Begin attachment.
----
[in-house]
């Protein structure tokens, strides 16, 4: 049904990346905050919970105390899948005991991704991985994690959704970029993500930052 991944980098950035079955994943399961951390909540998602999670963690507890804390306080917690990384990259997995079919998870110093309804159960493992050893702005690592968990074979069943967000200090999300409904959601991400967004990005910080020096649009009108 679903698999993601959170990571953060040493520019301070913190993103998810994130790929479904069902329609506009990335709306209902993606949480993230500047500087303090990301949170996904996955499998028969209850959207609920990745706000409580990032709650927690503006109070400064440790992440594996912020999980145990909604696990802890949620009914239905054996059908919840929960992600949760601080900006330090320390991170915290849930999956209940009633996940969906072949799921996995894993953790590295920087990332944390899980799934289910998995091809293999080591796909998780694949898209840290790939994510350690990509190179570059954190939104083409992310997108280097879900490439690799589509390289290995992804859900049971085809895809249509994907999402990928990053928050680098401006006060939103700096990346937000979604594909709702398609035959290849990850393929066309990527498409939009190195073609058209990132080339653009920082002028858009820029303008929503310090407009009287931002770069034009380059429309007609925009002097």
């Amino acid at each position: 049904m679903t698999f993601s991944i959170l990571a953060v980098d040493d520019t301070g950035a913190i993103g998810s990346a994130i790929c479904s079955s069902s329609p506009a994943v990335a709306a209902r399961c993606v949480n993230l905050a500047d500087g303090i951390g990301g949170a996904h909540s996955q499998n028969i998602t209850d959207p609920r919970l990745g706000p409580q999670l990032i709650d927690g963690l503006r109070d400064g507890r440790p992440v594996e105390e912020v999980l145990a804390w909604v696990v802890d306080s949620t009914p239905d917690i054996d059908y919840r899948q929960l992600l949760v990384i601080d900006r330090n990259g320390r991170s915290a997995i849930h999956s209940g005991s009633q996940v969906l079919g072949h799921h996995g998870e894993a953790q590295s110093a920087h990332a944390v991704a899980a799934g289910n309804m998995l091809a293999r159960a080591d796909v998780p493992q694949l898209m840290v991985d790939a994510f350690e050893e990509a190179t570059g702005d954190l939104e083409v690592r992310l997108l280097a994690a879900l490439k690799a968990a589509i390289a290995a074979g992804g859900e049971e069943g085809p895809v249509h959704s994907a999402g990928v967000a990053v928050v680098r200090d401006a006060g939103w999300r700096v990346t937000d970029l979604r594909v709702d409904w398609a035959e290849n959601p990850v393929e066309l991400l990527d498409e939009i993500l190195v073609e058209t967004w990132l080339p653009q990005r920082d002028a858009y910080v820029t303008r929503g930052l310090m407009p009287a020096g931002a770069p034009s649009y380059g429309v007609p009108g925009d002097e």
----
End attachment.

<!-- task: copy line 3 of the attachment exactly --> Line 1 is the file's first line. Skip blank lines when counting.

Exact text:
């Amino acid at each position: 049904m679903t698999f993601s991944i959170l990571a953060v980098d040493d520019t301070g950035a913190i993103g998810s990346a994130i790929c479904s079955s069902s329609p506009a994943v990335a709306a209902r399961c993606v949480n993230l905050a500047d500087g303090i951390g990301g949170a996904h909540s996955q499998n028969i998602t209850d959207p609920r919970l990745g706000p409580q999670l990032i709650d927690g963690l503006r109070d400064g507890r440790p992440v594996e105390e912020v999980l145990a804390w909604v696990v802890d306080s949620t009914p239905d917690i054996d059908y919840r899948q929960l992600l949760v990384i601080d900006r330090n990259g320390r991170s915290a997995i849930h999956s209940g005991s009633q996940v969906l079919g072949h799921h996995g998870e894993a953790q590295s110093a920087h990332a944390v991704a899980a799934g289910n309804m998995l091809a293999r159960a080591d796909v998780p493992q694949l898209m840290v991985d790939a994510f350690e050893e990509a190179t570059g702005d954190l939104e083409v690592r992310l997108l280097a994690a879900l490439k690799a968990a589509i390289a290995a074979g992804g859900e049971e069943g085809p895809v249509h959704s994907a999402g990928v967000a990053v928050v680098r200090d401006a006060g939103w999300r700096v990346t937000d970029l979604r594909v709702d409904w398609a035959e290849n959601p990850v393929e066309l991400l990527d498409e939009i993500l190195v073609e058209t967004w990132l080339p653009q990005r920082d002028a858009y910080v820029t303008r929503g930052l310090m407009p009287a020096g931002a770069p034009s649009y380059g429309v007609p009108g925009d002097e």